Within six months of Dedication Day, Dr. Camp obtained board approval in March 1956 to issue more bonds to finance construction of a fine arts building and a president’s home. The fine arts structure (later named Dolph Camp Fine Arts Building in 1963 to honor the former president) was to house the music department. The architectural theme of the colonial Georgian style that had begun with Overstreet was revived. The structure was
completed by the 1957 spring semester at a cost of $269,984. The two-story building, air conditioned and soundproofed, had twenty-nine rooms for offices, classes, band practice, and student rehearsals. A performance auditorium seated 130 and contained a large pipe organ and a nine-foot concert grand piano. The bond issue also paid for numerous additional pianos and other equipment.
The president’s home [later the Welcome Center] was completed in early 1959 at a cost of $73,138. Initially, plans called for the residence to be located east of the Greek Theater on the site of the Clubhouse that would be moved. Due to financial constraints, the board later left the location up to Dr. Camp and Lake Greene, physical plant director, who chose a spot northeast of Mulerider Stadium. Inadequate funding probably caused the men to decide upon a modest ranch-style home. Unfortunately, its size did not permit, as an official residence, future presidents to comfortably host large receptions of the kind expected of college leaders.
With the 1956 bond issue, a “limit to indebtedness” had been reached, Camp declared. By then, SSC’s bonded debt had reached $1,726,000. Without any state assistance, the school since 1950 had erected four major buildings plus the president’s home and had remodeled two older dorms to obtain more classrooms and offices. Dr. Camp used reductions in faculty, increased student fees, and hopes of future income to pay the costs of facilities expansion. Immediately after achieving accreditation, for example, Dr. Camp did not renew the contracts of seven faculty members. Between 1950 and 1960, upon his recommendation, the board more than doubled student tuition fees (from $30 to $85) and increased room and board fees appreciably. Student fees accounted for 10 percent of SSC total income in the early 1950s. Ten years later, increased fees made up 18 percent of the income. In an attempt to profit, the board authorized drilling for oil at the farm, but the only well drilled reached 4,490 feet without striking anything but dirt. When the wind blew its remains over campus, students referred to the well as the great “duster.”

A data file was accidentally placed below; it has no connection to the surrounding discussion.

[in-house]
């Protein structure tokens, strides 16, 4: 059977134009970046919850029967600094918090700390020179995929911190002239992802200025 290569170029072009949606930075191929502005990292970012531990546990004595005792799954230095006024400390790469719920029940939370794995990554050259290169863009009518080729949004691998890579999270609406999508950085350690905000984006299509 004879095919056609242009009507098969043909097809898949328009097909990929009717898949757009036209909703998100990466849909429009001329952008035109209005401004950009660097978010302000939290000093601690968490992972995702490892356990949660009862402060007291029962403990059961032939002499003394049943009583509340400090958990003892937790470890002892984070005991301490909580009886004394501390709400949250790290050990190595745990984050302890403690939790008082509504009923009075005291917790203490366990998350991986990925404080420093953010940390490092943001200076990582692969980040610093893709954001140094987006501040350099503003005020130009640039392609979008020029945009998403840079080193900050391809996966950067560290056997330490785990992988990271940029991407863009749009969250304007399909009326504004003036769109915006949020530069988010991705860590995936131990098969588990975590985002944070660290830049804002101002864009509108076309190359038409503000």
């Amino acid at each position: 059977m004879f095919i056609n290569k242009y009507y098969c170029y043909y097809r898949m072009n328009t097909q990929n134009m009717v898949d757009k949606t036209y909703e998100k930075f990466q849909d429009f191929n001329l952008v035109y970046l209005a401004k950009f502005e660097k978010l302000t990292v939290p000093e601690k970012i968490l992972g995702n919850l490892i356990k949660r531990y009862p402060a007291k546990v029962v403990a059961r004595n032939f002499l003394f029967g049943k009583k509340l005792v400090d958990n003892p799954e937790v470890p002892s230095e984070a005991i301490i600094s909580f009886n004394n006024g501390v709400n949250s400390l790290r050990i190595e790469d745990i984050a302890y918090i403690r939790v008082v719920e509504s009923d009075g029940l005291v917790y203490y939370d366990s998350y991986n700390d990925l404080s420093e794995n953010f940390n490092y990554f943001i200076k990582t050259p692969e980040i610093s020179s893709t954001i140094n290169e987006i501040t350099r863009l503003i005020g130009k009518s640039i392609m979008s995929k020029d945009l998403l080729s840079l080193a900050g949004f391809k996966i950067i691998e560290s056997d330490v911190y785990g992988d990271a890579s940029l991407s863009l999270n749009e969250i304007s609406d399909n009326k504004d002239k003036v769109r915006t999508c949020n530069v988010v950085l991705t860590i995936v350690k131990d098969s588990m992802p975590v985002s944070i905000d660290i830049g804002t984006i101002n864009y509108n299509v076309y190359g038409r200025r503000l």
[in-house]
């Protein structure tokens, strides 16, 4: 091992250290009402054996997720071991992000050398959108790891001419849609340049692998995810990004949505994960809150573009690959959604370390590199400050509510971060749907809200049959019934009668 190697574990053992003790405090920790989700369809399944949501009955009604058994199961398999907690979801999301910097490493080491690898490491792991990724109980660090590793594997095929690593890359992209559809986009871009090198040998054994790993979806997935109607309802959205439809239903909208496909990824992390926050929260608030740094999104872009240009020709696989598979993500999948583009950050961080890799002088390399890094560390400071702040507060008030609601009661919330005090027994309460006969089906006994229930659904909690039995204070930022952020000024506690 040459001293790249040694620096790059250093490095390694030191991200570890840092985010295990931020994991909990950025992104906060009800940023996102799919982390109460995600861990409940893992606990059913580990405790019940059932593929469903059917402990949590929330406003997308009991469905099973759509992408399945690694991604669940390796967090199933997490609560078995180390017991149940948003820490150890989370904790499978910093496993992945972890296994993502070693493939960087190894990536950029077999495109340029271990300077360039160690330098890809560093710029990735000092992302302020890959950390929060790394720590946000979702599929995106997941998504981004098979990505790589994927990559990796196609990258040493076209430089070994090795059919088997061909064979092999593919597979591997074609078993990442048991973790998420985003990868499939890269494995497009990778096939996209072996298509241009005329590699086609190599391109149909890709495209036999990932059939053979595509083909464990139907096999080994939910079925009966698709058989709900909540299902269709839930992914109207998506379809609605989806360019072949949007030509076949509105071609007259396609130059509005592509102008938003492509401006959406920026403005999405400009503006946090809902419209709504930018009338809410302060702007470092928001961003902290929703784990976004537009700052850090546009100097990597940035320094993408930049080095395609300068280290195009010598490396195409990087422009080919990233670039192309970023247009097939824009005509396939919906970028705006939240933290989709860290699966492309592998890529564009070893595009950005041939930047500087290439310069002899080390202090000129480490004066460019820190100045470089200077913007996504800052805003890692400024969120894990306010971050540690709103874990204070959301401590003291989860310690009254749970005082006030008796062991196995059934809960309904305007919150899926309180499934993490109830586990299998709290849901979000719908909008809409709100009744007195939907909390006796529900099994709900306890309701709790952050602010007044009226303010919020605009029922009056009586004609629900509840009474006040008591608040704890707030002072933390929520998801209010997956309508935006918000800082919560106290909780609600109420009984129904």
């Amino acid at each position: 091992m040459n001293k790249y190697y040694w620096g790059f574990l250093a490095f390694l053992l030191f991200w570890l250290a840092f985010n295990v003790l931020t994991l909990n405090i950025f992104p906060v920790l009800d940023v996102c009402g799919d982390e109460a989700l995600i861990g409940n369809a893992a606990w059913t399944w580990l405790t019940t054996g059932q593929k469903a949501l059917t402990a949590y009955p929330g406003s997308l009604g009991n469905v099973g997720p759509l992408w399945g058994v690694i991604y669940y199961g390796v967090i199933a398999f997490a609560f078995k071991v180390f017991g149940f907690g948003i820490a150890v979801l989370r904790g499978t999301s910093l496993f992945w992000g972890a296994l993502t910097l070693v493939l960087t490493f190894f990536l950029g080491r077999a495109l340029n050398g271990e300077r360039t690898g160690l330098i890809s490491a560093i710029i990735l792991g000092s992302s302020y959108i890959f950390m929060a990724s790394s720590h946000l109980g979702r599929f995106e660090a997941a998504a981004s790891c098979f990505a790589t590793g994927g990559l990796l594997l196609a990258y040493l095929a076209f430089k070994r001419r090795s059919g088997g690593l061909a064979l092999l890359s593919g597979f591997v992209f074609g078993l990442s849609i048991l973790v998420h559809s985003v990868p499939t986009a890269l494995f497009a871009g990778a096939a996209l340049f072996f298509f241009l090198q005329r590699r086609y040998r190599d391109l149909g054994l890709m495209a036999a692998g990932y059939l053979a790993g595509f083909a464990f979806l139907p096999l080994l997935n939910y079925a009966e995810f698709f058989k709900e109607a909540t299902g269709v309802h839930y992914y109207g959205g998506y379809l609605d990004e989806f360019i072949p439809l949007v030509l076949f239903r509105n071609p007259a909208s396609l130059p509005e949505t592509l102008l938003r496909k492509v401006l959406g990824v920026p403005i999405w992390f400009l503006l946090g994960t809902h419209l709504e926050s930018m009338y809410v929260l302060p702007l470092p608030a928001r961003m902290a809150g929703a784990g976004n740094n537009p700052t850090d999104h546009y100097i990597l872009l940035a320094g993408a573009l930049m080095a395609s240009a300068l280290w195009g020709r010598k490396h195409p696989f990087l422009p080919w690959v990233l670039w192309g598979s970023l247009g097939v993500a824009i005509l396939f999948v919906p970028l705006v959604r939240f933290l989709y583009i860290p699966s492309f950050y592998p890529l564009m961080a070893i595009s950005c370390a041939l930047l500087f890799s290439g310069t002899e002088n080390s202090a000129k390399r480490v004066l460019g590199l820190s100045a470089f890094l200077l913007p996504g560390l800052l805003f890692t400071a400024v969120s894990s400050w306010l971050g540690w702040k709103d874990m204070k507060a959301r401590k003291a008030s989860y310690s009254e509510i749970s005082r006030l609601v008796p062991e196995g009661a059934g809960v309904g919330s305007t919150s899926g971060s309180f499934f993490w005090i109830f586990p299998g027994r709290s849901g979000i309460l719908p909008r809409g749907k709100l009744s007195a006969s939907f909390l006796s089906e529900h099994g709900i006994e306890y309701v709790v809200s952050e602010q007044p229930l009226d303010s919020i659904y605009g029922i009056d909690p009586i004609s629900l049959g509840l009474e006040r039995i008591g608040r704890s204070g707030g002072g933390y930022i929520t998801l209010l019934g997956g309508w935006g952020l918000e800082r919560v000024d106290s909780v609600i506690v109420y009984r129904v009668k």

Dr. Camp’s financial high wire act caught up with him in April 1957 when the Arkansas Gazette ran a story that a legislative audit had discovered the practice of “deficit spending” at SSC. The headline exaggerated the matter’s seriousness. The text of the story, drawing upon the audit report, recognized that Dr. Camp had been forced to choose between risking financial instability and not gaining accreditation. Camp had engaged in the practice of using funds from a future fiscal year to pay expenses of a past fiscal year, i.e., carrying forward unpaid bills from one fiscal year to the next. He told the SSC board of trustees that due to large funding increases voted by the 1957 legislature, his deficits would end.